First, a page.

News and blog

Latest news and blogs from Sue Ryder.

For journalist or media enquiries, please contact our press office.

Paul Osborne, a client at Sue Ryder Neurological Care Centre The Chantry

Man who learned to walk again takes on '26 miles in 26 days' challenge for Sue Ryder Neurological Care Centre The Chantry

Paul Osborne, a client at Sue Ryder Neurological Care Centre The Chantry is taking on a ‘26 miles in 26 days’ challenge to raise funds for the centre, where he received specialist care and physiotherapy, after surgery to remove a brain tumour left him unable to walk properly.

Fern, the IPU Manager at Sue Ryder Thorpe Hall Hospice

“There are so many elements of my job that I love.” Fern, Sue Ryder Thorpe Hall Hospice's Inpatient Unit Manager

After a variety of other nursing environments and more than a decade on from her first placement at Sue Ryder Thorpe Hall Hospice, Fern is now their IPU Manager. She describes her nursing and managerial responsibilities, as well as the challenges and joys of working in palliative care.

A patient with a nurse during an art session at The Chantry

Sue Ryder Neurological Care Centre The Chantry hosts its first conference for health and social care professionals

Sue Ryder The Chantry will be hosting its first conference for health and social care professionals on September 15th at Trinity Park in Ipswich. 'Establishing Effective Neurorehabilitation Services' will bring together a number of experts in the field of Neurorehabilitation to speak on relevant topics.

7 in 10 people haven't discussed their death with loved ones infographic

Silence is deadly: stigma attached to 'the D-word' means Brits are missing out on a better death

Whilst Brits know how they would spend their last days on earth, few are preparing for them, our new survey has revealed. As a result of this, we are calling on the nation to start talking about death.

Dee View Court Nurses discuss a patient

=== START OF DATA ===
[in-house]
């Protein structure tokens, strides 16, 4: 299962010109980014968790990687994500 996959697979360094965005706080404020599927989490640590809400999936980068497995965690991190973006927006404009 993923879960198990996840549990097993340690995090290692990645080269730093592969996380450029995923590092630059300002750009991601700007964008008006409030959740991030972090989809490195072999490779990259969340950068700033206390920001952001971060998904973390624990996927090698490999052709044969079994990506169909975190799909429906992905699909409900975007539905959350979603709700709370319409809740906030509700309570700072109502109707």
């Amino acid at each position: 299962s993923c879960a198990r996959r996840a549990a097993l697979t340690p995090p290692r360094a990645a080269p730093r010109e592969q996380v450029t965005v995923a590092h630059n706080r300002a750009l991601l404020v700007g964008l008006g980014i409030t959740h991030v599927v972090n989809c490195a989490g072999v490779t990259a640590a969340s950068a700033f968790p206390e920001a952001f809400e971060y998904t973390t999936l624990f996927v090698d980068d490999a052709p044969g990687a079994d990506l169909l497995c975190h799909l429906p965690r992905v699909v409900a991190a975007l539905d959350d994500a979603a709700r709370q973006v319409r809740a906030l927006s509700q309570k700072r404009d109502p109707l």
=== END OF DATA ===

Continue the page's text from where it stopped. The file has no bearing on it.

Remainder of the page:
"No decision about me without me": why families must be involved in 'do not resuscitate' orders

Yesterday’s Daily Telegraph reported that, according to NHS nurses, too many patients are being subjected to Do Not Attempt Resuscitation (DNAR) orders without families being told. Our Human Rights Lead Jacqui Graves provides the important clinical context behind the headlines.

A Sue Ryder The Chantry Neurological Care Centre resident painting

It’s time to get it right for people with neurological conditions in England

People with neurological conditions in England are being let down by the very health and care systems that are supposed to be supporting them – that’s the finding of our new report Time to get it right, writes our Policy and Public Affairs Manager (England) Duncan Lugton.

Our useful guide can help you answer lots of tough questions

Why don't we talk about death?

It’s a tough question that Sue Ryder are trying to tackle. Our latest marketing campaign has been launched to encourage people to start the conversation about death, and to cement our position as experts in this area.

Henry waving during the Royal Parks Half 2016

Training for the Royal Parks Half in six weeks: a VERY easy week

"Week four of my race to complete a six-week half marathon training programme has come and gone," writes our National Events Fundraiser Henry. "Now I’m staring down the barrel of the last two weeks of preparations for the race." Find out how prepared he's feeling in the latest instalment in our blog series.

Henry waving and running

Training for the Royal Parks Half in six weeks: the half way point

National Events Fundraiser Henry is three weeks into his Royal Parks Half Marathon training routine - and it's dawning on him that he doesn't have much time left to get race day-ready!

Henry (far right) during his last half marathon where he achieved a personal best of two hours.

Training for Royal Parks Half in six weeks: Building up the distance

National Events Fundraiser and Team Incredible Captain Henry Fleming is training for a half marathon in just six weeks. During week two, he blogs about how he’s gradually increasing the length of his runs – and, with the help of much fitter colleagues, his fitness.